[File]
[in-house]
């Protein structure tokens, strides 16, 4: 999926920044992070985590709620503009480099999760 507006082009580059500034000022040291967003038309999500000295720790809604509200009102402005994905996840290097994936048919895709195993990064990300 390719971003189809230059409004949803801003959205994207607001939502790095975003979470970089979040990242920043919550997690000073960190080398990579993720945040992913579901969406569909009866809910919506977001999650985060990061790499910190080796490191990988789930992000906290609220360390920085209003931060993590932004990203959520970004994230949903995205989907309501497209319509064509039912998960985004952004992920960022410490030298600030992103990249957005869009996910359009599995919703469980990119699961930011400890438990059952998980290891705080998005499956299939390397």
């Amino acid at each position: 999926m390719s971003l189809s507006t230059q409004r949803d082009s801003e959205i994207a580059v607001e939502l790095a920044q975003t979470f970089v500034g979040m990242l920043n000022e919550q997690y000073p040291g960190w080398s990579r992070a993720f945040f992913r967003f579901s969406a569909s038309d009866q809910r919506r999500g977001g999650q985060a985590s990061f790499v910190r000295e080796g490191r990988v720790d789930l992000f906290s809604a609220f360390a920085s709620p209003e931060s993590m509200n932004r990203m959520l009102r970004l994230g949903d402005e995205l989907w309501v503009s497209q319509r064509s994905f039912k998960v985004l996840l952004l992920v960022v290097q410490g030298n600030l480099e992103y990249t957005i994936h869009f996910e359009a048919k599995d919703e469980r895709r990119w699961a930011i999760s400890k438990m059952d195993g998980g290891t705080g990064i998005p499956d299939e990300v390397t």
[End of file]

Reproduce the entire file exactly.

[in-house]
């Protein structure tokens, strides 16, 4: 999926920044992070985590709620503009480099999760 507006082009580059500034000022040291967003038309999500000295720790809604509200009102402005994905996840290097994936048919895709195993990064990300 390719971003189809230059409004949803801003959205994207607001939502790095975003979470970089979040990242920043919550997690000073960190080398990579993720945040992913579901969406569909009866809910919506977001999650985060990061790499910190080796490191990988789930992000906290609220360390920085209003931060993590932004990203959520970004994230949903995205989907309501497209319509064509039912998960985004952004992920960022410490030298600030992103990249957005869009996910359009599995919703469980990119699961930011400890438990059952998980290891705080998005499956299939390397």
């Amino acid at each position: 999926m390719s971003l189809s507006t230059q409004r949803d082009s801003e959205i994207a580059v607001e939502l790095a920044q975003t979470f970089v500034g979040m990242l920043n000022e919550q997690y000073p040291g960190w080398s990579r992070a993720f945040f992913r967003f579901s969406a569909s038309d009866q809910r919506r999500g977001g999650q985060a985590s990061f790499v910190r000295e080796g490191r990988v720790d789930l992000f906290s809604a609220f360390a920085s709620p209003e931060s993590m509200n932004r990203m959520l009102r970004l994230g949903d402005e995205l989907w309501v503009s497209q319509r064509s994905f039912k998960v985004l996840l952004l992920v960022v290097q410490g030298n600030l480099e992103y990249t957005i994936h869009f996910e359009a048919k599995d919703e469980r895709r990119w699961a930011i999760s400890k438990m059952d195993g998980g290891t705080g990064i998005p499956d299939e990300v390397t």